Prevention Science

, Volume 18, Issue 6, pp 737–747 | Cite as

Risk Perception, Sexual Behaviors, and PrEP Adherence Among Substance-Using Men Who Have Sex with Men: a Qualitative Study

  • Erik D. Storholm
  • Jonathan E. Volk
  • Julia L. Marcus
  • Michael J. Silverberg
  • Derek D. Satre


The antiretroviral drug combination emtricitabine and tenofovir disoproxil fumarate (TDF/FTC) taken as pre-exposure prophylaxis (PrEP) is effective in preventing HIV infection, yet it also requires adherence and potentially decreases condom use. This study sought to examine these issues among a key population at risk of HIV infection, substance-using men who have sex with men (MSM). We conducted semi-structured interviews with an ethnically diverse sample of 30 young (aged 20–35) MSM prescribed PrEP within a large integrated healthcare system in San Francisco, who had reported recent drug use or hazardous drinking and one or more missed doses of PrEP. We explored participants’ risk perception and sexual risk behavior, drug and alcohol use, and PrEP adherence in the context of substance use. Interviews were transcribed and coded using a directed content analysis approach to identify key categories and commonalities, and differences across participants. Salient subcategories included positive psychological effects of being on PrEP (e.g., decreased anxiety, feelings of empowerment), social effects (e.g., reduced HIV stigma), and reduction in overall perceptions of HIV risk. While overall reported use of condoms went down and many reported a brief period of increased condomless sex following PrEP initiation, others continued condom use with most of their sexual partners. Contextual factors influencing their decision to engage in condomless sex included how well they knew the partner and whether the partner was on PrEP or HIV antiretroviral treatment. Factors associated with poor adherence included disruptions in daily routine and use of alcohol and methamphetamine. PrEP-prescribing clinicians should support their patients in making informed decisions about condom use and identifying strategies to maximize adherence in the context of substance use.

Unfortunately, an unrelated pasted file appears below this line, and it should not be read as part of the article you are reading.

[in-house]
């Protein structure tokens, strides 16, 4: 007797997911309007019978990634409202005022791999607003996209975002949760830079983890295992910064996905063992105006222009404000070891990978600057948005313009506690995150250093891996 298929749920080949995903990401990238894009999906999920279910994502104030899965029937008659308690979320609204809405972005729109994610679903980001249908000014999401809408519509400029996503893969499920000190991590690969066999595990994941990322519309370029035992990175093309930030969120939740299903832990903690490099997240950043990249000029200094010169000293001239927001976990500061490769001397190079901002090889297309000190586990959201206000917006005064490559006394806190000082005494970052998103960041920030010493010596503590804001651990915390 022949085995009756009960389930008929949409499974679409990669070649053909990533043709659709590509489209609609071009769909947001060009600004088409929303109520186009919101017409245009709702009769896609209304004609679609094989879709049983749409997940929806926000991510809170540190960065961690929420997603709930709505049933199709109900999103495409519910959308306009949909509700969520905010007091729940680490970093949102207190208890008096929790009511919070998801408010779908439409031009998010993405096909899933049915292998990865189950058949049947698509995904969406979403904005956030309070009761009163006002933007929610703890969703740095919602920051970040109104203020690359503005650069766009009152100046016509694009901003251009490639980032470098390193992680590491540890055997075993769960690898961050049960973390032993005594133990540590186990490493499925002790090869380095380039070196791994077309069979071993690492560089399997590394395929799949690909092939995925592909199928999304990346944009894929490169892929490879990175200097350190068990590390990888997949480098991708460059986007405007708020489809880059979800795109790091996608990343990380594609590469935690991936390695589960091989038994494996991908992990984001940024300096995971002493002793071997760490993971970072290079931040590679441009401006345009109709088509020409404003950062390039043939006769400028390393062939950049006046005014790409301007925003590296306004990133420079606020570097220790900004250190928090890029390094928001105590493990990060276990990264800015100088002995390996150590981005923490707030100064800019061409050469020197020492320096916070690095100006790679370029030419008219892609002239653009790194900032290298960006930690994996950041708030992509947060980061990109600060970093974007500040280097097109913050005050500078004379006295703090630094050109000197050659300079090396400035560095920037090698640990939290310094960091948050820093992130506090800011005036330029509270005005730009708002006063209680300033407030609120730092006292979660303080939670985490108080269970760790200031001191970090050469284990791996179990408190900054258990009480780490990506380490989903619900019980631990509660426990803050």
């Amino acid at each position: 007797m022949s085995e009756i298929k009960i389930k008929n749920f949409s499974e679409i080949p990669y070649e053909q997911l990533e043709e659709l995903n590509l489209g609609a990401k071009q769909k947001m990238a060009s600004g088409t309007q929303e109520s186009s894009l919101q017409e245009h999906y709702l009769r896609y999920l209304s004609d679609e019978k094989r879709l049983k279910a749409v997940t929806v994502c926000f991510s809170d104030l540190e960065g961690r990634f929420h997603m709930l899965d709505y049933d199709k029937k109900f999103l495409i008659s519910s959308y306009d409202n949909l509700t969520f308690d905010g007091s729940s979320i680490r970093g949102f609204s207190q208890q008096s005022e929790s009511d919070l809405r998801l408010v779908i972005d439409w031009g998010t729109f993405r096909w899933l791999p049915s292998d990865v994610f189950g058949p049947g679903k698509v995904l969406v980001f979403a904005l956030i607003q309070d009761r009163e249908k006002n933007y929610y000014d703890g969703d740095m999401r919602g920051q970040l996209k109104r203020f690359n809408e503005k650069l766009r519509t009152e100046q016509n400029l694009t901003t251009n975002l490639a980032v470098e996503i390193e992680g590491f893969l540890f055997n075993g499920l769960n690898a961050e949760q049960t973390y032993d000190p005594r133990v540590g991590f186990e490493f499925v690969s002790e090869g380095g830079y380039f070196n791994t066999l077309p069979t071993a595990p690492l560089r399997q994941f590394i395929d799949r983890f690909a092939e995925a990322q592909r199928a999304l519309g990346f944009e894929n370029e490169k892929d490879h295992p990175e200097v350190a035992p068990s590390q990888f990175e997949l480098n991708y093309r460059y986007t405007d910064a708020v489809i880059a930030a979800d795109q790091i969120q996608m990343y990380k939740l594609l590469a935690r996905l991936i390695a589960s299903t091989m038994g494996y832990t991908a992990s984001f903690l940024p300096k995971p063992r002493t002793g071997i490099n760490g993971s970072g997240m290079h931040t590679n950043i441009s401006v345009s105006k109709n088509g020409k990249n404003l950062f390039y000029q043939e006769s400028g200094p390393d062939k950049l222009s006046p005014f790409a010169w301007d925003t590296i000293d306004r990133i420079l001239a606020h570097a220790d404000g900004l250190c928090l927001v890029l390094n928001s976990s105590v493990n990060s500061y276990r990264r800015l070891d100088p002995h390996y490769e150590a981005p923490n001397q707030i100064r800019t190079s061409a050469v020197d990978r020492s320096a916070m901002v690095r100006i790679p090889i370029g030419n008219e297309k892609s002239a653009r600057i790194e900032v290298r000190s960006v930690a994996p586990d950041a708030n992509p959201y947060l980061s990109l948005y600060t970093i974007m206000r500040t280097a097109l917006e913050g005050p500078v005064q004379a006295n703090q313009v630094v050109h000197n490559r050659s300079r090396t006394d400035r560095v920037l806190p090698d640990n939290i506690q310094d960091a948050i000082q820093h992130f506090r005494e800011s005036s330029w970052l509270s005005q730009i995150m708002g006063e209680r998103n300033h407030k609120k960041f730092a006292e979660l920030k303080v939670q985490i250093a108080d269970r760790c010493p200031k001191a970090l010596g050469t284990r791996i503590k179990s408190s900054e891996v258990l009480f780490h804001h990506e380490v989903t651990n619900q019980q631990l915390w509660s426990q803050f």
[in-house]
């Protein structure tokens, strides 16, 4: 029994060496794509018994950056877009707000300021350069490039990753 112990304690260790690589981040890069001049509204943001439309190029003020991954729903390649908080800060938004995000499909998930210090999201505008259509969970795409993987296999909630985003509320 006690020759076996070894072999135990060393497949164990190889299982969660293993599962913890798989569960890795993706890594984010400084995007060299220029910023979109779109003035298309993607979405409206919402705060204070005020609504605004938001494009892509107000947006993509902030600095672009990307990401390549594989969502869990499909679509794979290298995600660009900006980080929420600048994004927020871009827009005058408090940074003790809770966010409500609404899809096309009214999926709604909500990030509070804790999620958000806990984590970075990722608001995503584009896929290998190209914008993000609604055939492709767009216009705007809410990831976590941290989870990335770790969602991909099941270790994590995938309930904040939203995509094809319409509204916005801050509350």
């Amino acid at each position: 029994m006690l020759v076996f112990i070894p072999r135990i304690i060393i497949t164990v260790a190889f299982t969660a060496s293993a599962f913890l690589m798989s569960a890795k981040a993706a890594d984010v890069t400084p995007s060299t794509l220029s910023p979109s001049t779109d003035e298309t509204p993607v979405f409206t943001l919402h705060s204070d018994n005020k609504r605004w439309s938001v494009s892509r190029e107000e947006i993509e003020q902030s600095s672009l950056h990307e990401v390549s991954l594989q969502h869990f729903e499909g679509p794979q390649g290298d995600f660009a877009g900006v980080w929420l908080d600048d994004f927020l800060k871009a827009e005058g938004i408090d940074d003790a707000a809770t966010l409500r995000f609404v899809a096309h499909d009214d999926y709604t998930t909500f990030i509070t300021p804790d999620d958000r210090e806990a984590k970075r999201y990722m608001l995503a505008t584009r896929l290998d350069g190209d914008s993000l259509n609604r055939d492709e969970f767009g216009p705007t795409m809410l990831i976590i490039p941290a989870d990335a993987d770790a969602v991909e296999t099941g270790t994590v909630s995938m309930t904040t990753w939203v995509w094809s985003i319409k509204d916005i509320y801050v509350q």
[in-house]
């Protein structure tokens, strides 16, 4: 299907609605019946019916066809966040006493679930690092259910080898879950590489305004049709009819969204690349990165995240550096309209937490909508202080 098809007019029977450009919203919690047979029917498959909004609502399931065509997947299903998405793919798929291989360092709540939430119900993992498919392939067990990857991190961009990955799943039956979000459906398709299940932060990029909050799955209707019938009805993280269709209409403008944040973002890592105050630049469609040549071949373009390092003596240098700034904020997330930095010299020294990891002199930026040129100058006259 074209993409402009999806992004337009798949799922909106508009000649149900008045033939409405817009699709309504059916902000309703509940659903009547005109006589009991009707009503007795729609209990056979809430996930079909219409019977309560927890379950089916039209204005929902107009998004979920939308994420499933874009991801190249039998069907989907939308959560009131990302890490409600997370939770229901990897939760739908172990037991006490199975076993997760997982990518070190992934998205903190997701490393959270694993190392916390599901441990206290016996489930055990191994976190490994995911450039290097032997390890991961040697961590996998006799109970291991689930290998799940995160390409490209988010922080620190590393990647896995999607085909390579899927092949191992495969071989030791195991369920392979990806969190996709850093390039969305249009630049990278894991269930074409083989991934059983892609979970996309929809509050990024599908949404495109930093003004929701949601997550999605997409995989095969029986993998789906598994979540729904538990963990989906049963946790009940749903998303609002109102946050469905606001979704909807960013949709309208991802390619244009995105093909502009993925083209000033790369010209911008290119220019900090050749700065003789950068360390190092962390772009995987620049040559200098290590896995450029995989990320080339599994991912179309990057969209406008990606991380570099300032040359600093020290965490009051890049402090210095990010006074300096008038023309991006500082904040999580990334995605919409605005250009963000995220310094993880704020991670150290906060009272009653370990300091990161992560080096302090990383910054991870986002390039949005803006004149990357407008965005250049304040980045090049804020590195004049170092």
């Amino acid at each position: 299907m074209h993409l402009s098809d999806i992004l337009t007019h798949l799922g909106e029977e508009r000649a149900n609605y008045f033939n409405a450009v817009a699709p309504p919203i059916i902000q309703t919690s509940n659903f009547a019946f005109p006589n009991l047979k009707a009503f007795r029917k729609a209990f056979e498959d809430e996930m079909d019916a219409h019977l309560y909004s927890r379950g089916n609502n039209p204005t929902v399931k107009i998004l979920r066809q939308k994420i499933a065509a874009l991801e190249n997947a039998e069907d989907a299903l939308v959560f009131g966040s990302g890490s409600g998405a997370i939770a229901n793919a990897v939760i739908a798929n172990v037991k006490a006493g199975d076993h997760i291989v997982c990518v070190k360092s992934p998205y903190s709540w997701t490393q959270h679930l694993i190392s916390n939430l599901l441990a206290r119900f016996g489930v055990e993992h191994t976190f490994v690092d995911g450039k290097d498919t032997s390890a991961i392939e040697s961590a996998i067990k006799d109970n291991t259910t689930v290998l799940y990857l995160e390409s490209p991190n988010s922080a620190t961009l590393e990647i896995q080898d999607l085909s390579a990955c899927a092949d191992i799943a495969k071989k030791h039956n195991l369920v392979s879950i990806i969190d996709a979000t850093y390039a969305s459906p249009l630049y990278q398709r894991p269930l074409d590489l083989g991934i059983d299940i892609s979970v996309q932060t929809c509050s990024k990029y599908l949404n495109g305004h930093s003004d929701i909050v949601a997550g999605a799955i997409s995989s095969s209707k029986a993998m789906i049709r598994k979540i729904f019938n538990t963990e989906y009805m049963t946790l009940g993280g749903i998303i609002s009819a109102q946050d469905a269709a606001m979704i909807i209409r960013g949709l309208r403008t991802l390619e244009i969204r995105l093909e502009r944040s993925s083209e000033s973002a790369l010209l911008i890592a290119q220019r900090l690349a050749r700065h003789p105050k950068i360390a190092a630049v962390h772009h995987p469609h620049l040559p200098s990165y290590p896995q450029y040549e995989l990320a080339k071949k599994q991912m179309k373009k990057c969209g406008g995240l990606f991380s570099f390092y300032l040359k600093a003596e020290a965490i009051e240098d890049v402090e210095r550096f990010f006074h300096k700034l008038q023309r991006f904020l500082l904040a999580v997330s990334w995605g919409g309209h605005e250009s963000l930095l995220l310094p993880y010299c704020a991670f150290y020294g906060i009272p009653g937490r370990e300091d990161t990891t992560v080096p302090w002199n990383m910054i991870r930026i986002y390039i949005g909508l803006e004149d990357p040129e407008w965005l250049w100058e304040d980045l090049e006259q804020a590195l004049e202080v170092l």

Pre-exposure prophylaxis PrEP Adherence Risk perception Sexual behavior Alcohol Methamphetamine Substance use 


Compliance with Ethical Standards

Conflict of Interest

The authors declare that they no conflicts of interest.


The study received support with grant numbers P50DA009253, T32 DA007250, R03DA043402, U01AA021997, and K01AI122853.

Ethical Approval

All study protocols and procedures involving human subjects were approved by the Institutional Review Boards of both the University of California, San Francisco and Kaiser Permanente Division of Research and were performed in accordance with the ethical standards as laid down in the 1964 Declaration of Helsinki and its later amendments.

Informed Consent

We obtained informed consent from all participants included in this study.


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Copyright information

© RAND Corporation 2017

Authors and Affiliations

  • Erik D. Storholm
    • 1
    • 2
    • 3
  • Jonathan E. Volk
    • 4
  • Julia L. Marcus
    • 2
  • Michael J. Silverberg
    • 2
  • Derek D. Satre
    • 2
    • 3
  1. 1.RAND CorporationSanta MonicaUSA
  2. 2.Kaiser Permanente Northern California, Division of ResearchOaklandUSA
  3. 3.Department of PsychiatryUniversity of CaliforniaSan FranciscoUSA
  4. 4.Kaiser Permanente Medical CenterSan FranciscoUSA

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